Help! Newbie!

Decorating By Jacolyn Updated 5 Dec 2012 , 12:25am by crezart

Jacolyn Posted 4 Dec 2012 , 8:47pm
post #1 of 8

I have never frozen cakes or cake layers until now.  So, I have an event to go to on Thursday night (it's Tuesday afternoon now).  I have frozen layers separately, tightly wrapped in several layers of Saran wrap and a layer of tin foil.  I have seen a lot of advice online about defrosting the cake in the wrapping on the countertop before frosting.  But, I have also heard that it is easiest to trim the cake and do the crumb coating when it is partially frozen.  So, what should I do?  Should I defrost it Wednesday while I am at work, then trim it when it is completely defrosted, then frost with my crusting buttercream?  Or, should I take the cake out of the freezer, defrost for a half hour and then trim and do the crumb coating (and do the top layer of frosting after it has defrosted a bit more)?  I don't want the cake to crack or sweat, and this cake actually needs to look good!  BTW, I plan to use the Viva paper towel trick to smooth the frosting at the end... 


Thanks in advance for any help.  I'm desperate to understand this!

7 replies
kakeladi Posted 4 Dec 2012 , 10:41pm
post #2 of 8

The one and only time I ever worked on a fz (or particially fz) cake I had nothing but problems.

I highly suggest you NOT work on fz cakes; cold yes, but not fz:)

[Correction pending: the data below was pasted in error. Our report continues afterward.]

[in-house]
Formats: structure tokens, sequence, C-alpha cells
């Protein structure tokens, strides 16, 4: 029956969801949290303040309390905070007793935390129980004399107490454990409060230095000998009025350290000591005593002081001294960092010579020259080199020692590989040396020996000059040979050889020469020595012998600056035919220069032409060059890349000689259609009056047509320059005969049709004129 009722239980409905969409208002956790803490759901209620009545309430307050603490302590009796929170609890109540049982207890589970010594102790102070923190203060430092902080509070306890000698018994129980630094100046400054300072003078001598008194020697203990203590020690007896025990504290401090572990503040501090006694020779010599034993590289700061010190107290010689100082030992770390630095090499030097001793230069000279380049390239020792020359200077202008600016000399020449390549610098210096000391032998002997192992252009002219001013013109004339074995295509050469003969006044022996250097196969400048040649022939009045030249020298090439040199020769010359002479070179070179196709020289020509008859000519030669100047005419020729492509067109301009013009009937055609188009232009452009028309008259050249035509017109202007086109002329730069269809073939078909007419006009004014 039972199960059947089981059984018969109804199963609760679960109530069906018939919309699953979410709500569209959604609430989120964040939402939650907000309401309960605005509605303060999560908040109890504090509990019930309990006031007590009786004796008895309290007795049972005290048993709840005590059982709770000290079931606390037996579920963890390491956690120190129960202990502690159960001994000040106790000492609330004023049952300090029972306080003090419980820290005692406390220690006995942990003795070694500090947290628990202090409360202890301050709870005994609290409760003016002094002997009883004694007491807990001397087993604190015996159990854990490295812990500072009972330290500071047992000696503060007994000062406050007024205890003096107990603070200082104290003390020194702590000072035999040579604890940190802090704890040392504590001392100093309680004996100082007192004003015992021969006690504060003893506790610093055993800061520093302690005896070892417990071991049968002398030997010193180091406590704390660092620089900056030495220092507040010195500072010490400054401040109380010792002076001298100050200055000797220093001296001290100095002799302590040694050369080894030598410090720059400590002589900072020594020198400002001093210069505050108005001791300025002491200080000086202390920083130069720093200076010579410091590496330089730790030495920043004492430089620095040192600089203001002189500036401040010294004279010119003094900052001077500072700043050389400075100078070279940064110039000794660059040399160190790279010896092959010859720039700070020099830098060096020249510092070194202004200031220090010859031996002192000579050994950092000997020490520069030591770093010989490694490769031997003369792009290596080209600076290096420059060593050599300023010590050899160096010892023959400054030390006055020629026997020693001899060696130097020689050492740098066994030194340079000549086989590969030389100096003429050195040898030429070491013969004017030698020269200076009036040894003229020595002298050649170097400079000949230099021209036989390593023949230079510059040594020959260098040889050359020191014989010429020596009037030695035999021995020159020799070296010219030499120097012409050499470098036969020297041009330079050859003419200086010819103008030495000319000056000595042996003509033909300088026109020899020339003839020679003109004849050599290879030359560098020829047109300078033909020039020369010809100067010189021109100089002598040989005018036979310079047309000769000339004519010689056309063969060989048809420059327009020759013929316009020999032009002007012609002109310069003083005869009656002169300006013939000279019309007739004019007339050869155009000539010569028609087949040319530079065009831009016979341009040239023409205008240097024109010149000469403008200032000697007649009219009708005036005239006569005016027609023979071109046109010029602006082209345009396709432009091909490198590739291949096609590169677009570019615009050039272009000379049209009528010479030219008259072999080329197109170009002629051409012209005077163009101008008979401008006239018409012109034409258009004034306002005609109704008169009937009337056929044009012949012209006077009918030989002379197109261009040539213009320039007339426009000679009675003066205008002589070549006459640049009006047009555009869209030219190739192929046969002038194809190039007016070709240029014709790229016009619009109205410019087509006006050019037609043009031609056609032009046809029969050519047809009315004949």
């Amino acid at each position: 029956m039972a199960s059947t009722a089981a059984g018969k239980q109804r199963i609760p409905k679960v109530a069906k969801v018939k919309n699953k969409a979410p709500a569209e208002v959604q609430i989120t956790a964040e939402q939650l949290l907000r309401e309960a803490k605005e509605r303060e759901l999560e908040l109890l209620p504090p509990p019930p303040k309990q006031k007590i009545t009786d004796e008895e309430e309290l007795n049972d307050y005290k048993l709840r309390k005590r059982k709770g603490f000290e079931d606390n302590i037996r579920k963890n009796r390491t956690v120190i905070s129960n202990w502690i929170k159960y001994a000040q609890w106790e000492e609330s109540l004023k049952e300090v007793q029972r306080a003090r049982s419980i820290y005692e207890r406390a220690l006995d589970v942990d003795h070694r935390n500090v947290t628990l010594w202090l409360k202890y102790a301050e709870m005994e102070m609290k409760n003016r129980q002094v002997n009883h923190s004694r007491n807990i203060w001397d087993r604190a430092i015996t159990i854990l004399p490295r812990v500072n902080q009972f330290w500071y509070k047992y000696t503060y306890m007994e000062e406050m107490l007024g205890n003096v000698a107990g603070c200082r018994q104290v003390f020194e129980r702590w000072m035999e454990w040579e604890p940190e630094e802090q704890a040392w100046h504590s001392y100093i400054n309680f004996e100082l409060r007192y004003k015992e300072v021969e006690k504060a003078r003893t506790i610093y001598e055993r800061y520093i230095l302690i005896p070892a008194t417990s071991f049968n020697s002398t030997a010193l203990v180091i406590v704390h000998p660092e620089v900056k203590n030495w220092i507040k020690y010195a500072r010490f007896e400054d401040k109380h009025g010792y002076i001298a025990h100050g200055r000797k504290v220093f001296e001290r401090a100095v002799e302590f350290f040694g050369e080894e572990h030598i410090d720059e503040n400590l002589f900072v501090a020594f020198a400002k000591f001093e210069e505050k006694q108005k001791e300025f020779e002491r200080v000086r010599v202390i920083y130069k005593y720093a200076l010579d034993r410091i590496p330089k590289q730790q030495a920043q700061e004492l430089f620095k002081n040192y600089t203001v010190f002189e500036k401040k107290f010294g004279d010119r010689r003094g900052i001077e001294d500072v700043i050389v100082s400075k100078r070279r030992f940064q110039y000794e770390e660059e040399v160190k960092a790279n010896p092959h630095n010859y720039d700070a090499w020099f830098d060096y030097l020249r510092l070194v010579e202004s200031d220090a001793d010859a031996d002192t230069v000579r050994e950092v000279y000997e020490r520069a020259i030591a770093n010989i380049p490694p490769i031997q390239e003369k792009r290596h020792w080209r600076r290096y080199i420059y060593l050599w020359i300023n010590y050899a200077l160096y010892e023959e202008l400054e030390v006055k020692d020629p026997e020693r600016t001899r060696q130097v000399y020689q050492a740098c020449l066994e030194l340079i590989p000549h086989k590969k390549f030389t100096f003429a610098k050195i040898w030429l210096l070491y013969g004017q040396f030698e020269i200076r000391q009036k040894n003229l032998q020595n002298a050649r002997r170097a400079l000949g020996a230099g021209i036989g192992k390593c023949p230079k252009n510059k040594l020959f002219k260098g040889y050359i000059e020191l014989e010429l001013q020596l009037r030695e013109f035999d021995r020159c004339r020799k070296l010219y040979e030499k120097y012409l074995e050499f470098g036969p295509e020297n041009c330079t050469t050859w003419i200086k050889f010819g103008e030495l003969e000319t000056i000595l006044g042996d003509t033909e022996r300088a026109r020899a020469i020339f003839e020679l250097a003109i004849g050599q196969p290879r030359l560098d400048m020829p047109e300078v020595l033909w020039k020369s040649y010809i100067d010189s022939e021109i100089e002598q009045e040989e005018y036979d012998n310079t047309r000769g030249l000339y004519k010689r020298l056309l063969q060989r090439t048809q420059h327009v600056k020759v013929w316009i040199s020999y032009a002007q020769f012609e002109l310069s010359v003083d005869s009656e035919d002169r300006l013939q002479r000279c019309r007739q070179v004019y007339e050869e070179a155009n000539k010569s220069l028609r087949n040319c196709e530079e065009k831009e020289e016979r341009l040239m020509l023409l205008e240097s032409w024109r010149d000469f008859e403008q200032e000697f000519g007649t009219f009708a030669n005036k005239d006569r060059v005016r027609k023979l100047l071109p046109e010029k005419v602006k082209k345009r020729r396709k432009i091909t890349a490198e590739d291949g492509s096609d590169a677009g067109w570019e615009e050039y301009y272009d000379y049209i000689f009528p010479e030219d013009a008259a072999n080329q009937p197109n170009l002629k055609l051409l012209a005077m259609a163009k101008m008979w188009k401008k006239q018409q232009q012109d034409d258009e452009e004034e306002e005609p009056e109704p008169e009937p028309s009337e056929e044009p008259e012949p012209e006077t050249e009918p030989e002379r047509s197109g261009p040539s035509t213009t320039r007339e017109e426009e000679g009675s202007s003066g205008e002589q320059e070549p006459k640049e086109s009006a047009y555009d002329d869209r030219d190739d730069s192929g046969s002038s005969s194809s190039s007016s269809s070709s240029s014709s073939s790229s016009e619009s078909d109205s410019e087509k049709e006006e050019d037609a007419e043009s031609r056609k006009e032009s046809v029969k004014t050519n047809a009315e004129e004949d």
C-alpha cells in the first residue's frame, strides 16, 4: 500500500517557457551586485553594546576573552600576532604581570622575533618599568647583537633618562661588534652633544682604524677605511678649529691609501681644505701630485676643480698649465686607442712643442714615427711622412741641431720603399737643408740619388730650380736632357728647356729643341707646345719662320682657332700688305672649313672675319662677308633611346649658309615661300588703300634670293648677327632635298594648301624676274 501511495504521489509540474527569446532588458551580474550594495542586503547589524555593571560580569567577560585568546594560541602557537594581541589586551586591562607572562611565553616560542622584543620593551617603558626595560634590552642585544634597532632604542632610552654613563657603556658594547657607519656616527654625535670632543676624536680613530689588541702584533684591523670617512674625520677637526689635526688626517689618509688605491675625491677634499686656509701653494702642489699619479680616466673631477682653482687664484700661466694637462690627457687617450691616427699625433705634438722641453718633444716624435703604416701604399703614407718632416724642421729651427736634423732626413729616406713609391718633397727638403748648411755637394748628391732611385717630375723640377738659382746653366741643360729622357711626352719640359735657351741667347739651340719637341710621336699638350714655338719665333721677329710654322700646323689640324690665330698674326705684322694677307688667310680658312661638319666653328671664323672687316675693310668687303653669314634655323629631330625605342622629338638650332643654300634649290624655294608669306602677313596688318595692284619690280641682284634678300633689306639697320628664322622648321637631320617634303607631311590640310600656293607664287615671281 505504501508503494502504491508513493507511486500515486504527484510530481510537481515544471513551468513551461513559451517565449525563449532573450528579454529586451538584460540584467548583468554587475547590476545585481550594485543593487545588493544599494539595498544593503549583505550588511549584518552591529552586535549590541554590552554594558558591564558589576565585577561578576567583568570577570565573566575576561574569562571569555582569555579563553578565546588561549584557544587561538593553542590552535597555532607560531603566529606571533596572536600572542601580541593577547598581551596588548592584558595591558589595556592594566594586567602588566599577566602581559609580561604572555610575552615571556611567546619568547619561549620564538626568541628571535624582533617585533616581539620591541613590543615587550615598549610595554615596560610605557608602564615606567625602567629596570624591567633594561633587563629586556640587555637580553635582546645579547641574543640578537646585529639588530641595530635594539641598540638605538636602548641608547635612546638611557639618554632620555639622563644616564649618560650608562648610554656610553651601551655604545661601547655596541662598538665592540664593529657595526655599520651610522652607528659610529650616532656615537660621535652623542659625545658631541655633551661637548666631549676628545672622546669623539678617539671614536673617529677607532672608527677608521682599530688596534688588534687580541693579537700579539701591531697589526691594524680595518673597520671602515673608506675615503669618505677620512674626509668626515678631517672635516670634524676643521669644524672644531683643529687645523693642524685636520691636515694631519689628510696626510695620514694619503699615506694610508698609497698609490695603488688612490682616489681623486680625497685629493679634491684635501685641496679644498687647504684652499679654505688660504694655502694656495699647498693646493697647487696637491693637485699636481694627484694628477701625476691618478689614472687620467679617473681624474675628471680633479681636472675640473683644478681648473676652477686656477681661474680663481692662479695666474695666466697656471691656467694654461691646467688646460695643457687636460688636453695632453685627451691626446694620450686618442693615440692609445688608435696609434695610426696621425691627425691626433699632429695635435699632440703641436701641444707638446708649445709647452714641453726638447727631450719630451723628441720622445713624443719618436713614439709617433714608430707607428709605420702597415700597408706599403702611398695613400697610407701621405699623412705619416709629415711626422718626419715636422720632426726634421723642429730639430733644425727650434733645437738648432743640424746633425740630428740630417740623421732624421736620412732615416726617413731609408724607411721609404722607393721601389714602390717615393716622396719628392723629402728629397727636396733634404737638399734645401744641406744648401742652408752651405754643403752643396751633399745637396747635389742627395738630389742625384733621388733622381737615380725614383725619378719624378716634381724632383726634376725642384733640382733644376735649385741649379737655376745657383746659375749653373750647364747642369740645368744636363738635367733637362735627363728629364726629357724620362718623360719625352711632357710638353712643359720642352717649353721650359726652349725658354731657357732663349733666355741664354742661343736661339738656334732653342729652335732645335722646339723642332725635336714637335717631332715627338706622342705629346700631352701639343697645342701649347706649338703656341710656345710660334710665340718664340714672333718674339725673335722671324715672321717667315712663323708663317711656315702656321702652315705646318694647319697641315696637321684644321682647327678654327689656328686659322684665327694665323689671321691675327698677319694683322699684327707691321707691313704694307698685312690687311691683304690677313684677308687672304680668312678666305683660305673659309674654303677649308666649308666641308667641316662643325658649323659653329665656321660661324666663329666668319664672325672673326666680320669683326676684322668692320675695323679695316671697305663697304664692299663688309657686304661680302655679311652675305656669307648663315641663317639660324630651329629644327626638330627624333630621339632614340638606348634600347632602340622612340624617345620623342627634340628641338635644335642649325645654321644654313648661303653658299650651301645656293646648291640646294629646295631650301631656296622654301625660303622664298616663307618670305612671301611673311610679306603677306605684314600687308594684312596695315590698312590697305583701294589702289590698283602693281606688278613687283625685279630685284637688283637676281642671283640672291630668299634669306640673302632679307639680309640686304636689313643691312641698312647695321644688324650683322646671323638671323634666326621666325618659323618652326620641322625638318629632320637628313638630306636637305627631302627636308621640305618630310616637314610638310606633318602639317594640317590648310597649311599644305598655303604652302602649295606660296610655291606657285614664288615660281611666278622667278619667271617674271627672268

As to how long for it to defrost it before working on a cake - that will depend on the size of the cake & the temp in the room where they are defrosting :)  Of course, the lgr the layer, the longer it will take.  1/2 hr of defrost time for a 6 or 8" layer is probably fine but for a 14 or 16" round, I suggest no less than 2 hrs.  By the time you level, fill and stack the layers they should be thawed enough to crumb coat.

Jacolyn Posted 4 Dec 2012 , 11:20pm
post #3 of 8

AThanks. So, I should level it when it has defrosted?

carmijok Posted 4 Dec 2012 , 11:27pm
post #4 of 8

I work with frozen cakes all the time.  In fact I fill and crumb coat while they're still frozen.  Never had a problem.   It's easier to trim a defrosted cake... although I've been known to level a frozen one too.  If you defrost you really need to unwrap it first.  It won't take that long and it stops any condensation from soaking the cake...I speak from experience here. 

Jacolyn Posted 4 Dec 2012 , 11:33pm
post #5 of 8

AOk. Thanks!

leah_s Posted 4 Dec 2012 , 11:35pm
post #6 of 8

Ditto carmijok in my experience.  Also for next time, your torte and level the cake layers before you freeze them.

Jacolyn Posted 4 Dec 2012 , 11:49pm
post #7 of 8

AOh, I really wish I had known that earlier! Thank you.

crezart Posted 5 Dec 2012 , 12:25am
post #8 of 8

Hello My name is John Cresswell, i am a Pastry Chef that specializes in modelling with sugarpaste ( fondant ) and marzipan, i teach and enjoy the art of creating in this wonderful medium, i look forward to sharing my work, and engaging in your forum, kind regards, john.

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